Friday Five: 4/19 Edition
Possible new regulation for the supply chain space, hijacking DNS, and another Facebook privacy misstep. Catch up on the week's news with this roundup!
1. Federal CISO floats potential for new supply chain regs by Derek B. Johnson
Always interesting to hear insight from inside, or even slightly outside the beltway, as it pertains to cybersecurity. Such was the case at one event held this week by the Intelligence National Security Alliance, in which Grant Schneider, the Federal Chief Information Security Officer and Senior Director for Cybersecurity, National Security Council, shed some light on on supply chain security and how regulations may be necessary to better outline risks in purchasing and acquisition. "As much as we are from an administration standpoint focused on reducing regulation, I will tell you that with the two [regulations] out for every one that comes in [rule], we … have headspace if we need to bring a regulation in around cybersecurity, and I actually think this is a place where we could do that, if it makes sense," Schneider said at the event, the INSA Spring Symposium: Managing the Evolving Cyber Landscape.
2. Cyberspies Hijacked the Internet Domains of Entire Countries by Andy Greenberg
A handful of publications got the embargo on this one but we're linking this one because it has the wildest headline. It's true though: It's based on Cisco Talos research, published Wednesday, that says a new, nation state-backed group of hackers, dubbed Sea Turtle, have been targeting organizations, 40 in total, by changing websites’ DNS settings so they redirect traffic to a different man-in-the-middle server that intercepts it and spies on users. Per Cisco, the majority of the victims are governmental organizations, including ministries of foreign affairs, intelligence agencies, military targets, and energy-related groups, based in the Middle East and North Africa. Countries like Albania, Armenia, Cyprus, Egypt, Iraq, Jordan, Lebanon, Libya, Syria, Turkey, and the United Arab Emirates were among those hit. While DNS hijacking operations like this aren't unheard of – DNSpionage, a similar attack campaign that ultimately prompted the US Department of Homeland Security to urge network admins to verify their DNS settings, was found targeting domains last year – it’s fascinating that this group has been in action so long; some attacks date back to January 2017.
3. Filling the Cybersecurity Void by Josephine Wolff
Another good Josephine Wolff piece from Slate here; this one digs into the Canadian Privacy Commissioner office's findings on Equifax, namely what Canada did that the U.S. hasn't: Recommend the company's Canadian division “identify Canadians’ personal information that should no longer be retained by Equifax Inc. according to its retention schedule and delete it,” and provide a third-party security assessment and audit to the Canadian government every two years for the next six years. Wolff also points out how last week's Yahoo settlement - $117.5M for the three billion accounts affected between 2013 and 2016 - poses as a warning for Equifax: "The Yahoo settlement should be a clear warning for Equifax, which still faces major class-action lawsuits in the U.S. It’s a sign that even in the absence of serious regulatory intervention, there may still be ways for it to be held accountable for its actions and—much more importantly—be forced to strengthen its data security efforts moving forward."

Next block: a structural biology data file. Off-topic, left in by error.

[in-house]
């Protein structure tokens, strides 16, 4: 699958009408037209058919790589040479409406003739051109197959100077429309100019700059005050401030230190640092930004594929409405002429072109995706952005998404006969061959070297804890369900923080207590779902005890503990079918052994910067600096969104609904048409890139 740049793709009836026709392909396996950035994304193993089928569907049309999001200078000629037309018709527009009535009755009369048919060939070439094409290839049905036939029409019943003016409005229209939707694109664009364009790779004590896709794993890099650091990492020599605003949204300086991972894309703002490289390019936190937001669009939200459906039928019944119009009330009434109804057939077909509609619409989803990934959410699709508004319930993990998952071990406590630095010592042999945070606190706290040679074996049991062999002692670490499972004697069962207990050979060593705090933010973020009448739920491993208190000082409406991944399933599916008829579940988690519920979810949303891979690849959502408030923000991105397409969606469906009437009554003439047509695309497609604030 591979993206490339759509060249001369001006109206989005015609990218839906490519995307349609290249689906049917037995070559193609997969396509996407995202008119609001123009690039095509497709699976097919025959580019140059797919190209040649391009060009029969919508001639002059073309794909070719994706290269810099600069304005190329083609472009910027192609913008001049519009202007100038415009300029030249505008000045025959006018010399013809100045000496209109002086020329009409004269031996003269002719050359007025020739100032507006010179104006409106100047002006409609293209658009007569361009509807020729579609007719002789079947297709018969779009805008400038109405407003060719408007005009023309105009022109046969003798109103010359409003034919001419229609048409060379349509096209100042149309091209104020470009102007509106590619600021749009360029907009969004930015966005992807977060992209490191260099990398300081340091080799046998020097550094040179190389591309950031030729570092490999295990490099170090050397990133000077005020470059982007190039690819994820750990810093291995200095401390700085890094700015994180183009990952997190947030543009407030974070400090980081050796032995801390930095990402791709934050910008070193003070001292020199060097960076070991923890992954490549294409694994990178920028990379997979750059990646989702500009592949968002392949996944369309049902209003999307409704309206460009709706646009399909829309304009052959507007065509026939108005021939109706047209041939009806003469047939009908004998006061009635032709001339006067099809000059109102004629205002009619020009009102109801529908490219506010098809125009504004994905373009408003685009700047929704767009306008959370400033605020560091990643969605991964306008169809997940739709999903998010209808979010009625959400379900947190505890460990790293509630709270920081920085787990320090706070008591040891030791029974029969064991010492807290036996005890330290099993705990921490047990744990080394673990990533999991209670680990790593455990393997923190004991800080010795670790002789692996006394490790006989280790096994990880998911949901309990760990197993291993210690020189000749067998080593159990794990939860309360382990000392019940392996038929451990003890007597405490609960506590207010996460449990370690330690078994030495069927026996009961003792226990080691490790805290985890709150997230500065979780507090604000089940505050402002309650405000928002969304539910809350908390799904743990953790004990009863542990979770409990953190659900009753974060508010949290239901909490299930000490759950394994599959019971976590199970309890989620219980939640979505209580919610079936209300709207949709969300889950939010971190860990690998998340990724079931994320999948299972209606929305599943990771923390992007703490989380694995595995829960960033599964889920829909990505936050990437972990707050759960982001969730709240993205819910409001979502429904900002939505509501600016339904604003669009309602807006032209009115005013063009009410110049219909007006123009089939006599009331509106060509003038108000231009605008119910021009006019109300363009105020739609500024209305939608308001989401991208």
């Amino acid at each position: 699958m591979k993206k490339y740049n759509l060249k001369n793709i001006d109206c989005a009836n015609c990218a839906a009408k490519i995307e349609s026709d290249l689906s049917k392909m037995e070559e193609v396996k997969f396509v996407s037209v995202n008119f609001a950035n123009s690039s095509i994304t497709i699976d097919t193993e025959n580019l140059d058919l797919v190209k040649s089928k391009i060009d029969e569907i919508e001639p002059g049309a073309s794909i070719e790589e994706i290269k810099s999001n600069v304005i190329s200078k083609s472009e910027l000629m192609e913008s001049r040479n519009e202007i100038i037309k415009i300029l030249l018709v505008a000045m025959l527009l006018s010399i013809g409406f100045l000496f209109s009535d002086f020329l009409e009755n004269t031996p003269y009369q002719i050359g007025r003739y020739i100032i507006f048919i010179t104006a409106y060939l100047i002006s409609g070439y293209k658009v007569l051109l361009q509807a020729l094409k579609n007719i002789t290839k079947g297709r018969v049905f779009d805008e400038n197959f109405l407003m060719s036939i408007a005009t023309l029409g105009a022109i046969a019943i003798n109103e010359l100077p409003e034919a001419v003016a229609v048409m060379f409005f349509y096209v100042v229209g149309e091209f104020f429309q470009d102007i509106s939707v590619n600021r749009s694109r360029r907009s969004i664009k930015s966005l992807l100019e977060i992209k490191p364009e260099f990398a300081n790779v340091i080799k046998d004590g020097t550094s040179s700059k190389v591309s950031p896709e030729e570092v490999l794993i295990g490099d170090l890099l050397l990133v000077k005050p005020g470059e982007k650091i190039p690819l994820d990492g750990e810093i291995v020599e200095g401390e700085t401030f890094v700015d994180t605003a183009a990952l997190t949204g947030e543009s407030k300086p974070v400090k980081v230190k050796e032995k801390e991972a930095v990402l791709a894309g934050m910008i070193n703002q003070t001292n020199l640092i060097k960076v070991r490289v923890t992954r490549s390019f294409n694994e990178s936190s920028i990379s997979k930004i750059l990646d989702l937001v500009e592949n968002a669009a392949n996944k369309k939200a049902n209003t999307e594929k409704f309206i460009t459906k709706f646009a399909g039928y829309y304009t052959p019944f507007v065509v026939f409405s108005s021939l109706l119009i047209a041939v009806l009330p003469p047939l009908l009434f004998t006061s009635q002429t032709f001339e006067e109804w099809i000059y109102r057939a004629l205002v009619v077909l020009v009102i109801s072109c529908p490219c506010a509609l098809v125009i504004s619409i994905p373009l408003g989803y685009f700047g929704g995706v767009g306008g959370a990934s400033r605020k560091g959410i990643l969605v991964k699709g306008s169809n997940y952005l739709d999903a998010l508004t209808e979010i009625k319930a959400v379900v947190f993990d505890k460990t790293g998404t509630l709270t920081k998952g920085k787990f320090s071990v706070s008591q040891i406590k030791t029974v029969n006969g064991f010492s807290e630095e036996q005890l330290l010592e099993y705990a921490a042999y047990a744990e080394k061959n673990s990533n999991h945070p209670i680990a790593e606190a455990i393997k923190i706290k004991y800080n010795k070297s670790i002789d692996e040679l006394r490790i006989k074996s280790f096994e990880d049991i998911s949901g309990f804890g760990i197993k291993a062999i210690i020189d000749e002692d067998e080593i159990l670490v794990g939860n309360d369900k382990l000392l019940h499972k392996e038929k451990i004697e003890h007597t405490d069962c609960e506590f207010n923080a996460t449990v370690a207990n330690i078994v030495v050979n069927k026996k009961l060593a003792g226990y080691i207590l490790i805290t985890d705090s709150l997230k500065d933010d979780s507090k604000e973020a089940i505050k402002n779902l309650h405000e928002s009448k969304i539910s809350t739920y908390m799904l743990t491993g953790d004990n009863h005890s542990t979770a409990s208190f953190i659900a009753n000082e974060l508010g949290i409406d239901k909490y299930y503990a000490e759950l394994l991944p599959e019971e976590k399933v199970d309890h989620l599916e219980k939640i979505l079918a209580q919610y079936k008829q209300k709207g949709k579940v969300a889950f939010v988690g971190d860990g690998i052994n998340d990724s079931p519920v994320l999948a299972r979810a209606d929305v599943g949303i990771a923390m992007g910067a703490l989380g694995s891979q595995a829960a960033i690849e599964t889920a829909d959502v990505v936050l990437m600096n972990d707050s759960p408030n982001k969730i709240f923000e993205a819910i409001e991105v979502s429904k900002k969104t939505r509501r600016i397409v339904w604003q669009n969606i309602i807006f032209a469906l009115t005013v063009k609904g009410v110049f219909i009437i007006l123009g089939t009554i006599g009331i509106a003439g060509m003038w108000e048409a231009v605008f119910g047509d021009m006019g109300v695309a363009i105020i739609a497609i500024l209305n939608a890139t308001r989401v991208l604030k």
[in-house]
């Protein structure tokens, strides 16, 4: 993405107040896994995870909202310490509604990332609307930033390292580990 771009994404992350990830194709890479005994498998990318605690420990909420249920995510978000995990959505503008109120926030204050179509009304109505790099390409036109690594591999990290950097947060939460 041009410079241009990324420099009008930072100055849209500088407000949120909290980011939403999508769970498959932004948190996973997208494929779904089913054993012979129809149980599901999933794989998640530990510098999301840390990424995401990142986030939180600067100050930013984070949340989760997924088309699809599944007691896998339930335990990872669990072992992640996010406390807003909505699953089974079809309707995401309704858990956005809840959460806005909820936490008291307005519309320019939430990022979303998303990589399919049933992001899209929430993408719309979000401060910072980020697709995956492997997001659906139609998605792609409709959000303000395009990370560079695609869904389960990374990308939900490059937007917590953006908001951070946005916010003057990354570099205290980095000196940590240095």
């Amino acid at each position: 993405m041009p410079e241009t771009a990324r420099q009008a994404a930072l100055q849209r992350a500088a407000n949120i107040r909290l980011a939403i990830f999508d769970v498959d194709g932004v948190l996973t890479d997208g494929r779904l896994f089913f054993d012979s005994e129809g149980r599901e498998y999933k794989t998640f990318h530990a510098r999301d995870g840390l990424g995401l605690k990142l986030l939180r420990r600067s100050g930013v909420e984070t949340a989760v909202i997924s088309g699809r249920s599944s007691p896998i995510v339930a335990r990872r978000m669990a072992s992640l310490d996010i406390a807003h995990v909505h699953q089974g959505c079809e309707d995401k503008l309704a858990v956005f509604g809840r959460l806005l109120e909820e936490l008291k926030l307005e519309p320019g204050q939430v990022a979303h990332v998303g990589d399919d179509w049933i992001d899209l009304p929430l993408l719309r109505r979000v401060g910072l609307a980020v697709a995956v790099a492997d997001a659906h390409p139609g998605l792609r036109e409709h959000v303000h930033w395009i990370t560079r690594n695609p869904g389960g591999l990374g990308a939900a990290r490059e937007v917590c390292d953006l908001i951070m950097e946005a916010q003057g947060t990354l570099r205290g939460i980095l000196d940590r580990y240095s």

4. Facebook says it 'unintentionally uploaded' 1.5 million people's email contacts without their consent by Rob Price
Stop me if you've heard this one before but Facebook did something with its users’ data that it's apologizing for this week. The latest foible, uncovered by Business Insider, is that the company “unintentionally uploaded” the email contacts of 1.5 million of its users without informing them. The company first started doing so way back in May 2016, whenever new users opened an account. If a user entered their email password - a way of verifying user accounts prior to 2016 - it siphoned up contact data without any warning. “These contacts were not shared with anyone and we're deleting them. We've fixed the underlying issue and are notifying people whose contacts were imported. People can also review and manage the contacts they share with Facebook in their settings,” the company told the publication this week. The contacts were used to bolster Facebook's ad targeting, build its web of social connections, and recommend friends to add, according to Business Insider. This, of course, is just the latest misstep by Facebook, a company that’s had so many, it’s getting a little difficult to keep track of them all. Related reading: Wired’s nearly 13,000 word cover story this month on the turmoil inside the social network.
5. IAPP FAQs: Are GDPR-compliant companies prepared for CCPA? by Caitlin Fennessy
Not an article per se but an enormously helpful Q&A via Caitlin Fennesy, CIPP/US, the International Association of Privacy Professionals' senior privacy fellow. In this 10-part FAQ, Fennessy evaluates the California Consumer Privacy Act (CCPA) and how it will affect consumers, companies outside of California, nonprofit organizations, and small businesses. She also illustrates key differences between the CCPA and GDPR, and whether or not it enters into force on January 1 or July 1 of next year. It all relatively straight to the point but it's worth noting, as the IAPP does, that it shouldn't be mistaken for legal advice.